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Electric Scooters

Discussion in 'Scooters' started by jd, Aug 17, 2006.

  1. Saw the segment last night on electric scooters which are supposedly going to be coming to Australia:
    Seems the technology's improved but is still far from perfect. First problem would be the 45kph top speed coupled with the painfully slow acceleration (11 seconds to get to 45kph) - dangerous I reckon to not be able to keep up with traffic, especially since (legally) you can't use bicycle lanes. 70km range's not too bad for city use but I notice they don't mention charging time, with 4 47Ah batteries I'm guessing that even charging all four batteries at once you'd still need a good 3-4 hours minimum. Only advantages I can see over a 50-100cc petrol scoot would be the obvious lack of emissions (although electricity does mostly come from burning coal) and the lower running cost. But then I'm sure the show mentioned a sale price of around $7,000 so you'd still be better off buying a cheap petrol scoot and using the money saved for petrol I reckon.

  2. I want to know what the pedestrian council thinks of them !

    Its bad enough now with pedestrians hearing you come along and still cross your path.

    And same goes for the guide dog association !

    On a trip to China last year, I saw some of these electric scooters in use.
    Almost got run over by one. :LOL:
  3. Yeah, there are more and more people working on this, but the battery technology still isn't good enough. If you want the scooter to be even remotely competitive on price, you have to use batteries that are heavy and don't provide much range, and even if you wanted to use the absolute best, never mind the price, they will still be pretty heavy and still pretty limited.

    The scooters mentioned here have a range listed as '40-60kms' in one spot, and 'up to 40kms' further down the page. I suspect 40 is the more realistic figure. Other thing to keep in mind: you can't park it out on the street; it needs to be in the garage or indoors overnight , so it can charge the battery... and it is 92 kilos if you need to drag it up the steps or something.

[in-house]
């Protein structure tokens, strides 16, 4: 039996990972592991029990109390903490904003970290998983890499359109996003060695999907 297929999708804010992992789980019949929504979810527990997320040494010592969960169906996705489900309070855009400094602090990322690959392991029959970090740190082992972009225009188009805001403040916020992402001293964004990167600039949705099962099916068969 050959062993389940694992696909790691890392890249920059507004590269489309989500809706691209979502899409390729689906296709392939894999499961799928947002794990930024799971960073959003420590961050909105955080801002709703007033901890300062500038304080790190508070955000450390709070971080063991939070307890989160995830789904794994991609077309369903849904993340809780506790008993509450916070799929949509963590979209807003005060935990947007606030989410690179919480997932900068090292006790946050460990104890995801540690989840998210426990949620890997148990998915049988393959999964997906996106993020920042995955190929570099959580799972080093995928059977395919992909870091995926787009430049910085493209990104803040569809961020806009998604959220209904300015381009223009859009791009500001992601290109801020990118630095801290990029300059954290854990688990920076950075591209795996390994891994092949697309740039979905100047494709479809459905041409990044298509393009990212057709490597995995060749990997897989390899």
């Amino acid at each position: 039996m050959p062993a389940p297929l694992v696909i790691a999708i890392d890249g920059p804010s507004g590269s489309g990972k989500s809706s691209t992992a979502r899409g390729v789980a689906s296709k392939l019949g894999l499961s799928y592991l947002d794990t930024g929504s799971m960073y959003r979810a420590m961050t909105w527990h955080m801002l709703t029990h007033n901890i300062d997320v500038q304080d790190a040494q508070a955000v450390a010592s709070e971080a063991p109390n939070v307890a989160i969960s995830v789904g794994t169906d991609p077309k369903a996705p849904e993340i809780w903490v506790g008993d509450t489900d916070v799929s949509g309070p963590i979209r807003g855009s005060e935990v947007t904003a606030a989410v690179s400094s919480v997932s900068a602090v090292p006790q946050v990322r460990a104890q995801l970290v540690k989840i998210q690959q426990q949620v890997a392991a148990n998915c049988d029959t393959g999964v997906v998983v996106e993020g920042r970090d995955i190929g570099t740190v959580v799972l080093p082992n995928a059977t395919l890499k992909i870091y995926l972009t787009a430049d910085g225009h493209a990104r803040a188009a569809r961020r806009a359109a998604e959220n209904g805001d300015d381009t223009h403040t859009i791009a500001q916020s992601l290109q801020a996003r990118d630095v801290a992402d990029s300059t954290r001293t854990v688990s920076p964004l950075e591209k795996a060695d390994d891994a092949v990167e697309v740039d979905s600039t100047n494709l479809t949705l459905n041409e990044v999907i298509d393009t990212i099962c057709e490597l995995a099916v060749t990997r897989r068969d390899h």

I think it is too early to jump in - technology still needs a few years to mature. Personally I believe fuel cells will become a viable option before we get truly light and durable batteries.
  4. In the current edition of either Road Rider or Australian Motorcycle News (cant remember which one) there is an article on the "Vectrix" maxi scooter. Top speed of about 100km/hr and a range of 100 and something k's per charge. They are on their way to OZ aparently.

    But as you say, its really too early to jump on teh electric scooter wagon, might as well wait for the battery technology to improve first.
  5. actually the technology is already here. I went to a product launch last year at Scooter World here in Adelaide. I even jumped on one to test it out. It actually accelerates pretty well and got up to 55km/h no problem.

    Considering the cost to run these things is about $0.06/km, that's pretty bloody good. On the one we tested, we got just over 50km out of a charge.

    Here is more info on the one I rode.

    No I am not a dealer or own one of these, but I am interested in the technology and alternate energy.

    I do agree that they are TERRIBLY QUIET!!! I am very concern that they are just too quiet. When I had it for the day, I literally would toot my horn when I get to a blind corner or coming out of a driveway, just in case.

    I imagine they'd be good for say warehouses, anything indoor, maybe posties or on site security guards.
  6. they did say last night that after only 2hrs it would recharge it, back to 1/2 or 3/4, can't remember which.
  7. Is that a real figure? I remember stupidly low costs per kilometer being quoted when the Toyota Prius was launched, which turned out to be based on 'weasel words' and didn't take into account battery replacement and servicing costs over the life of the vehicle. When you applied all the relevant factors, it actually cost more to run a Prius than a 1.8ltr car.
  8. Just make sure you don't ride up too many inclines/hills.
    I used to sell hybrid electric/pedal power bikes, for a shop in Albert Park.E-power bikes. They looked like little vespa type things, made by Philips in China.